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    The bottom screw is the one I took out of the headlights, it only allowed for minimal adjustment at most. I believe these headlights are only meant for stock vehicles, my truck is lifted 6" which means more downward angle adjustment which in turn broke the adjuster from to much strain. They don't tell you this when you buy them though, I have had a ton of people PM me telling me the exact thing happened on there headlights due to the extra height of the lift. I went to Auto Zone and bought 4 adjusters for a Chrysler 1988+ vehicles for $1.99, and wouldn't you know it they worked perfectly!
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  4. TRPLXL2

    TRPLXL2 New Member Platinum Contributor 1000 Posts

    The original adjustment screw is on the left hand side, and as you can see the one on the right has a lot more room for adjustment. They do fit under the headlight lense without modification, and they enabled me to adjust them almost all the way down on the ground if I wanted to.
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    This is the completed projector after the new adjuster was installed, this is the adjustment I needed to compensate for the lift kit. It is about a 35-45 degree angle down, but I didn't want to blind anybody either. Another thing I did was get rid of all of the plastic pieces from their adjuster, and mine is all metal which is better for wear.
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    These headlights and marker lights came with 5 LED's per side, they were just two wires per LED so instead of having a ball of wires behind the headlights I made up a harness of my own. I used 18 AWG wire and I also used some Delphi metri-pak connectors, this is the only connector I use on my truck mostly because of the durability and the fact that I have never had one fail yet! This harness plugs directly into my running lights too, I always try not to cut any wires If I can help it.
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    These are the different bulbs that I have ran in my truck before, they are all 194 style bulbs and they are relatively easy to find. The yellow base are the amber color street legal bulbs, the white base are white but they look more like blue. And the blue base are what I was running until I got a fix-it ticket, they are color changing LED's which change automatically. This is about $100 worth of bulbs, in case you were curious.
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  5. TRPLXL2

    TRPLXL2 New Member Platinum Contributor 1000 Posts

    I will show you real quick how you can make a GM connector that will match up with the factory stuff, I have probably 50 of these on various vehicles I own and I love them to death. They range from 1 pin all the way up to 6 pin connectors, and then you can also buy what are called duetsche connectors which are used for PTM/ECM modules DLC connector ABS modules or anything really. This is a picture of a 2 prong metri-pack connector, I used these to hook up all of my LED's and halo's and all the off-road lights too. The male connector is on the right hand side, and the female is on the left hand side.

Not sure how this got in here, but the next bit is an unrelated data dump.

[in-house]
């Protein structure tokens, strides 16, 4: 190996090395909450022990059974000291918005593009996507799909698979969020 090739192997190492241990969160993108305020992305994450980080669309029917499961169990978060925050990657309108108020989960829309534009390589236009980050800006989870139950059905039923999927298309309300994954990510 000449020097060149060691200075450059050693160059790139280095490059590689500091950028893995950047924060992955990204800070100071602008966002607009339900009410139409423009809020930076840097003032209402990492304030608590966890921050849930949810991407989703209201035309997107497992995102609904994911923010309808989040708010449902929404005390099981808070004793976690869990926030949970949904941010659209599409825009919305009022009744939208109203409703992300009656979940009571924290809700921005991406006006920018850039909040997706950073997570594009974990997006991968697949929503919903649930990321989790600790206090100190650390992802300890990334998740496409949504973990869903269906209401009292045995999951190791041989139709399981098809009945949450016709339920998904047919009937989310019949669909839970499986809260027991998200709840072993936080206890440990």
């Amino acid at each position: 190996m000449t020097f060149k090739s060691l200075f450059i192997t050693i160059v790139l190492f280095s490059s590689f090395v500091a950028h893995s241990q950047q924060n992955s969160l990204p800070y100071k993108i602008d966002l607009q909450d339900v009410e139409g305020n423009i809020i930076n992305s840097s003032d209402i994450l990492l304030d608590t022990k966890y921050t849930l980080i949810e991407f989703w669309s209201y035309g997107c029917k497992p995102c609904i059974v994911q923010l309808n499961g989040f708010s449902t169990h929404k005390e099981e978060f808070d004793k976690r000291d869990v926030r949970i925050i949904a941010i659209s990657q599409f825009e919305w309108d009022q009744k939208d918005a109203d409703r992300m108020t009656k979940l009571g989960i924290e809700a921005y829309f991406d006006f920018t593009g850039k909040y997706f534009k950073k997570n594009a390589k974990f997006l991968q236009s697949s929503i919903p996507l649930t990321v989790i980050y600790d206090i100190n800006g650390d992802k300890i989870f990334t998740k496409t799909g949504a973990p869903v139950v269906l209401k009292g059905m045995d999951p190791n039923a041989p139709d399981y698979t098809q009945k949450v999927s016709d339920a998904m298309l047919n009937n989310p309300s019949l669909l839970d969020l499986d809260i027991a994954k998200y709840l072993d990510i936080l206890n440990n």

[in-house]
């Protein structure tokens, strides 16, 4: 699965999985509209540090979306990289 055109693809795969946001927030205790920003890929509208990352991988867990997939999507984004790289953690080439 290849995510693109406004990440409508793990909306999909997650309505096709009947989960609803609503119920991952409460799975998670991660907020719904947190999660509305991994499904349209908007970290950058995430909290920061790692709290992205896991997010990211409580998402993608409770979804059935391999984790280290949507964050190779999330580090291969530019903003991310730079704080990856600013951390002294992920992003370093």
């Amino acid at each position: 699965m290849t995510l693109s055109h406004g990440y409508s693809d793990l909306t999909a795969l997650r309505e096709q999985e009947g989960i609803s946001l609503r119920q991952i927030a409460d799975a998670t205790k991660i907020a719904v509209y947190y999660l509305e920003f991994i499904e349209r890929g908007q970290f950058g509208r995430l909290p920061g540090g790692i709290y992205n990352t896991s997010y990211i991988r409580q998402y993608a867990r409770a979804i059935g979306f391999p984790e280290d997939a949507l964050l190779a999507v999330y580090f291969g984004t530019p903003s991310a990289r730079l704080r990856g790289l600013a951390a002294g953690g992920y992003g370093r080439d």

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    These are the actual terminals that go inside of the connectors, the male terminals are on the left and the females are on the right hand side. They do come in all different sizes, ranging from 14AWG all the way up to 22AWG.
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    You can't use a regular crimper on those terminals, because they will basically just smash them and not make a good connection. MSD ignition makes a set of specialty crimpers that will do the job, I bought mine at Summit Racing along with the appropriate dies for these connectors.
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    I got lucky and found these at a local tool show and got them for a great price, these are also a necessity if you are really going to get into the wiring heavy. The purpose of these is to be able to remove factory prongs without damaging the existing sockets, when you are messing with the ECM or PTM you must have these to do the job right.
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  6. TRPLXL2

    TRPLXL2 New Member Platinum Contributor 1000 Posts

    The green things in front are the weather proof boots for the connectors, they get slid over the wire before you do anything else. They also come in different colors, grey, green, blue, yellow.
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    After you slide the weatherproof boot over the wire, strip back the wire 1" from the end and twist it to make a tight spiral. Slide the terminal over the end of the wire, and take your crimpers and put the terminal in the appropriate slot. The black wire at the bottom is already crimped, noticed the nice tight crimp that made the teeth bite into the wiring. It also hods onto the wiring insulation itself with a loop further back, the crimper does all of that in one step no need for multiple crimps.